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Espiritu vs. Melgar February 13, 1991 Petitioner: Governor Benjamin Espiritu Respondents: Nelson Melgar and Hon.

Judge Facts: Ramir Garing filed a sworn letter-complaint with Secretary Luis Santos of DILG charging Mayor Nelson Melgar of Naujan. Oriental Mindoro, with grave misconduct, oppression, abuse of authority, culpable violation of the Constitution and conduct prejudicial to the best interest of the public service. Melgar allegedly assaulted Garing and ordered his arrest and detention in the municipal jail of Naujan without filing any charges until his released the following day. An identical letter complaint was filed by Garing with Provincial Governor of Oriental Mindoro Benjamin Espiritu, accusing Melgar of the same violations. A third complaint filed by Garing with the Presidential Action Center, OP.Mayor Melgar submitted his answer wherein he said that while he was delivering a speech during a graduation ceremony, Garing suddenly clapped causing disturbance on the part of the audience. When the Mayor ended his speech, he instructed a policeman to investigate Garing. It appeared that Garing was drunk. The mayor also presented medical certificate proving that Garing was not hurt. A balisong was then taken from Garing. The mayor informed Garing to go home (he had sobered up), but he refused to go and only did so the following morning. The Sangguniang Panlalawigan of Oriental Mindoro passed Resolution No 55, recommending tothe Provincial Governor that the Mayor be preventively suspended for 45 days pending the investigation of the administrative complaint. When the mayor received the order of suspension, he filed a "Petition for Certiorari with Preliminary Injunction with prayer for Restraining Order" in the RTC of Oriental Mindoro alleging that "the order of suspension was an arrogant, despotic and arbitrary abuse of power" by the Governor. The RTC judge issued a writ of preliminary injunction enjoining Governor Espiritu from implementing the Order of suspension against Mayor Melgar On appeal, petitioner contends that the trial judge erred in granting the preliminary injunction since the Governor is empowered under Sec 63 LGC to place an elective municipal official under preventive suspension pending decision of an administrative case against the elective municipal official. Also, under Sec 61 LGC, the Sangguniang Panlalawigan has jurisdiction over the complaints against any municipal official, while Section 19(c) of the Judiciary Reorganization Act of 1930 withdrew from RTCs jurisdictions over such cases. Also, the mayor has a remedy of appeal under Sec 66 LGC. Issue:WON the governor has the power to suspend the mayor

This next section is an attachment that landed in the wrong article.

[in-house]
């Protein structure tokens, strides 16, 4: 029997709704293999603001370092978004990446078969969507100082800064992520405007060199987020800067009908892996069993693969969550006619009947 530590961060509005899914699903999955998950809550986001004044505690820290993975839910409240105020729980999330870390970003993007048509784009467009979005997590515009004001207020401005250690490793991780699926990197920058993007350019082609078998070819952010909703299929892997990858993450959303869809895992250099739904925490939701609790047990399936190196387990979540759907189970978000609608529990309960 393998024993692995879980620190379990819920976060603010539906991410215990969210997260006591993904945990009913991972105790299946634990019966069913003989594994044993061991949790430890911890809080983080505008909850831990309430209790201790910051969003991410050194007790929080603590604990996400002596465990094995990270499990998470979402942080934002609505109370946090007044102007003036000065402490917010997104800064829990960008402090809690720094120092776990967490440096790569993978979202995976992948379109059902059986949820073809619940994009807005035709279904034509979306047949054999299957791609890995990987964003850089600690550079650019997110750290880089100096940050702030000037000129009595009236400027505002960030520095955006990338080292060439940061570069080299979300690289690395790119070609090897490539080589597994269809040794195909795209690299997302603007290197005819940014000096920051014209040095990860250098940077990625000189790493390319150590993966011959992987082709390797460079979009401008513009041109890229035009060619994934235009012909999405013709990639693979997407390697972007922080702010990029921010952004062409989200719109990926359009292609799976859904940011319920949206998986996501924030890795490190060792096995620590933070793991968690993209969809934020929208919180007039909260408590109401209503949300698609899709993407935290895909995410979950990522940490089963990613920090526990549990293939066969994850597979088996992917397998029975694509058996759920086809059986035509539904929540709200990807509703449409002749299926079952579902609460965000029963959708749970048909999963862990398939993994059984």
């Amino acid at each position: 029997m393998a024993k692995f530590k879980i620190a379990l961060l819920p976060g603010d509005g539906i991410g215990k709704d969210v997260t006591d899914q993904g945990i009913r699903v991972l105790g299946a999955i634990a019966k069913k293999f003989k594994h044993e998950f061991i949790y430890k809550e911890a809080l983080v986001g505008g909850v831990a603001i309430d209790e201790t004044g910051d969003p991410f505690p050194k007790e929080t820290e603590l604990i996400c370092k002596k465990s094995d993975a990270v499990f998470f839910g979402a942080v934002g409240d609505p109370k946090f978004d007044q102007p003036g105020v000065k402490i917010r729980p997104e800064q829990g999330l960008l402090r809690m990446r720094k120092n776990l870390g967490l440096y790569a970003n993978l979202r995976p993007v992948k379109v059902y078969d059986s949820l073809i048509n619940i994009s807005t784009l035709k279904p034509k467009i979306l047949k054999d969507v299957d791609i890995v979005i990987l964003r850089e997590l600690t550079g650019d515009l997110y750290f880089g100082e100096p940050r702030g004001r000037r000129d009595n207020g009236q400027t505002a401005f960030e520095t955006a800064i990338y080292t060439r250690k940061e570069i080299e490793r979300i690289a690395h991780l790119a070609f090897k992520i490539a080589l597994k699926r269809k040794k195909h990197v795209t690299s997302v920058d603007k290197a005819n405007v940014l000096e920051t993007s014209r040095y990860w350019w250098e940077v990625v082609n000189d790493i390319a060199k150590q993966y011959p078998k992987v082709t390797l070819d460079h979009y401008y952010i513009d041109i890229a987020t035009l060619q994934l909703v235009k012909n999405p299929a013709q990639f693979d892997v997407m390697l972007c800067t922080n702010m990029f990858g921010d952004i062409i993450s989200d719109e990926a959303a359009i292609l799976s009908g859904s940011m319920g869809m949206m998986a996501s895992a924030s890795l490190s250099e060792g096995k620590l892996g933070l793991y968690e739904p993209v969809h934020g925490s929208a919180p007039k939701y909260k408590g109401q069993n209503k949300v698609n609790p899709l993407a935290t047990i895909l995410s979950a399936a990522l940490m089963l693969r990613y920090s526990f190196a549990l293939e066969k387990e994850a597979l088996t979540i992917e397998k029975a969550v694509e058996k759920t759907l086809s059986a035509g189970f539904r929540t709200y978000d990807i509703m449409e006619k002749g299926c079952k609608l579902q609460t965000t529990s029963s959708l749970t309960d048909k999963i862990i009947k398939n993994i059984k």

HELD: YES, Under Section 63 LGC, the provincial governor of Oriental Mindoro is authorized by law to preventively suspend the municipal mayor of Naujan anytime after the issues had been joined and any of the following grounds were shown to exist: 1. When there is reasonable ground to believe that the respondent has committed the act or acts complained of; 2. When the evidence of culpability is strong; 3. When the gravity of the offense so warrants; or 4. When the continuance in office of the respondent could influence the witnesses or pose a threat to the safety and integrity of the records and other evidence. There is nothing improper in suspending an officer before the charges against him are heard and before he is given an opportunity to prove his innocence. Preventive suspension is allowed so that the respondent may not hamper the normal course of the investigation through the use of his influence and authority over possible witnesses. Since the mayor believed that his preventive suspension was unjustified and politically motivated, he should have sought relief first from the Secretary of DILG, not from the courts. Mayor Melgar's direct recourse to the courts without exhausting administrative remedies was premature. WON the RTC has jurisdiction to stop the provincial governor from placing a municipal mayor under preventive suspension pending the investigation of administrative charges against the latter HELD: NO. The RTC had no jurisdiction over Special Civil Action and gravely abused its discretion in refusing to dismiss the case. There may exist honest differences of opinion with regard to the seriousness of the charges, or as to whether they warrant disciplinary action. However, as a general rule, the office or body that is invested with the power of removal or suspension should be the sole judge of the necessity and sufficiency of the cause. So, unless a flagrant abuse of the exercise of that power is shown, public policy and a becoming regard for the principle of separation of powers demand that the action of said officer or body should be left undisturbed. However, in this particular case. since the 60-day preventive suspension of Mayor Melgar was maintained by the Temporary Restraining Order which we issued on August 6, 1991, and therefore has already been served, he is deemed reinstated in office without prejudice to the continuation of the administrative investigation of the charges against him.